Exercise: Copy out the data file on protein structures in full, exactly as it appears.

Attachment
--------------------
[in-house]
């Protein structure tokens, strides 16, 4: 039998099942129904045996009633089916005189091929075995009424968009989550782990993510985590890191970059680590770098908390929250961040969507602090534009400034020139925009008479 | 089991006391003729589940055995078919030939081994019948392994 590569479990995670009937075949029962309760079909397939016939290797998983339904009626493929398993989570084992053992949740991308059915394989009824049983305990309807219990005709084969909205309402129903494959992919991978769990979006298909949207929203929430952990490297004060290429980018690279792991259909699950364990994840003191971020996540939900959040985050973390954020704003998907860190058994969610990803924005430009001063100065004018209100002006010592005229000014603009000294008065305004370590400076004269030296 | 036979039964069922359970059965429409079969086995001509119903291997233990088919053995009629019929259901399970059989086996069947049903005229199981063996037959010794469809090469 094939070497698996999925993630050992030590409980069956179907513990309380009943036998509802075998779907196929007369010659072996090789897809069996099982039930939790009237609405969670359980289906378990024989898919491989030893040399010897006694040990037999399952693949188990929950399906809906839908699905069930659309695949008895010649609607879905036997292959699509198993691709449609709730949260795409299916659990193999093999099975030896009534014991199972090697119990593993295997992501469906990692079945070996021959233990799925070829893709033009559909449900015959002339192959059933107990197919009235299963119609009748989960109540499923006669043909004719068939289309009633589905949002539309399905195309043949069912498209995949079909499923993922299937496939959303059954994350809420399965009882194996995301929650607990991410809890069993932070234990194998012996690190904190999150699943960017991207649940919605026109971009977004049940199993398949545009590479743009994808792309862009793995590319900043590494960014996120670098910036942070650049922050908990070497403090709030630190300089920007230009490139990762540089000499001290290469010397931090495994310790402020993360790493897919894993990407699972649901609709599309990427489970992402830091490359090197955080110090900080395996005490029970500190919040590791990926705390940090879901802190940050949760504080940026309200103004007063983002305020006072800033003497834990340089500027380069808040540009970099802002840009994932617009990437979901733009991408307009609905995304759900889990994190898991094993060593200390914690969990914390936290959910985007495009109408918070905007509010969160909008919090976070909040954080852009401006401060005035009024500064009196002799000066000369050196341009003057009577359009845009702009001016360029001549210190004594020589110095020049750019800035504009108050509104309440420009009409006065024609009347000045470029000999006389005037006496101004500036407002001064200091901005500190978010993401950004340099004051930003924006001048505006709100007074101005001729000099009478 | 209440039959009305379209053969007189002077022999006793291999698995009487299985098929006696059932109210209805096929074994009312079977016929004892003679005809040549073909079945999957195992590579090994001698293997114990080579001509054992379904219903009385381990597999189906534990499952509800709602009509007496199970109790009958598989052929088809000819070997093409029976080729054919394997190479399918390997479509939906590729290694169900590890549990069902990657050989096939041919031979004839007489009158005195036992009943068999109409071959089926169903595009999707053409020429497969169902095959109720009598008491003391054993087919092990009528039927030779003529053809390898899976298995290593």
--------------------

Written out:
[in-house]
């Protein structure tokens, strides 16, 4: 039998099942129904045996009633089916005189091929075995009424968009989550782990993510985590890191970059680590770098908390929250961040969507602090534009400034020139925009008479 | 089991006391003729589940055995078919030939081994019948392994 590569479990995670009937075949029962309760079909397939016939290797998983339904009626493929398993989570084992053992949740991308059915394989009824049983305990309807219990005709084969909205309402129903494959992919991978769990979006298909949207929203929430952990490297004060290429980018690279792991259909699950364990994840003191971020996540939900959040985050973390954020704003998907860190058994969610990803924005430009001063100065004018209100002006010592005229000014603009000294008065305004370590400076004269030296 | 036979039964069922359970059965429409079969086995001509119903291997233990088919053995009629019929259901399970059989086996069947049903005229199981063996037959010794469809090469 094939070497698996999925993630050992030590409980069956179907513990309380009943036998509802075998779907196929007369010659072996090789897809069996099982039930939790009237609405969670359980289906378990024989898919491989030893040399010897006694040990037999399952693949188990929950399906809906839908699905069930659309695949008895010649609607879905036997292959699509198993691709449609709730949260795409299916659990193999093999099975030896009534014991199972090697119990593993295997992501469906990692079945070996021959233990799925070829893709033009559909449900015959002339192959059933107990197919009235299963119609009748989960109540499923006669043909004719068939289309009633589905949002539309399905195309043949069912498209995949079909499923993922299937496939959303059954994350809420399965009882194996995301929650607990991410809890069993932070234990194998012996690190904190999150699943960017991207649940919605026109971009977004049940199993398949545009590479743009994808792309862009793995590319900043590494960014996120670098910036942070650049922050908990070497403090709030630190300089920007230009490139990762540089000499001290290469010397931090495994310790402020993360790493897919894993990407699972649901609709599309990427489970992402830091490359090197955080110090900080395996005490029970500190919040590791990926705390940090879901802190940050949760504080940026309200103004007063983002305020006072800033003497834990340089500027380069808040540009970099802002840009994932617009990437979901733009991408307009609905995304759900889990994190898991094993060593200390914690969990914390936290959910985007495009109408918070905007509010969160909008919090976070909040954080852009401006401060005035009024500064009196002799000066000369050196341009003057009577359009845009702009001016360029001549210190004594020589110095020049750019800035504009108050509104309440420009009409006065024609009347000045470029000999006389005037006496101004500036407002001064200091901005500190978010993401950004340099004051930003924006001048505006709100007074101005001729000099009478 | 209440039959009305379209053969007189002077022999006793291999698995009487299985098929006696059932109210209805096929074994009312079977016929004892003679005809040549073909079945999957195992590579090994001698293997114990080579001509054992379904219903009385381990597999189906534990499952509800709602009509007496199970109790009958598989052929088809000819070997093409029976080729054919394997190479399918390997479509939906590729290694169900590890549990069902990657050989096939041919031979004839007489009158005195036992009943068999109409071959089926169903595009999707053409020429497969169902095959109720009598008491003391054993087919092990009528039927030779003529053809390898899976298995290593």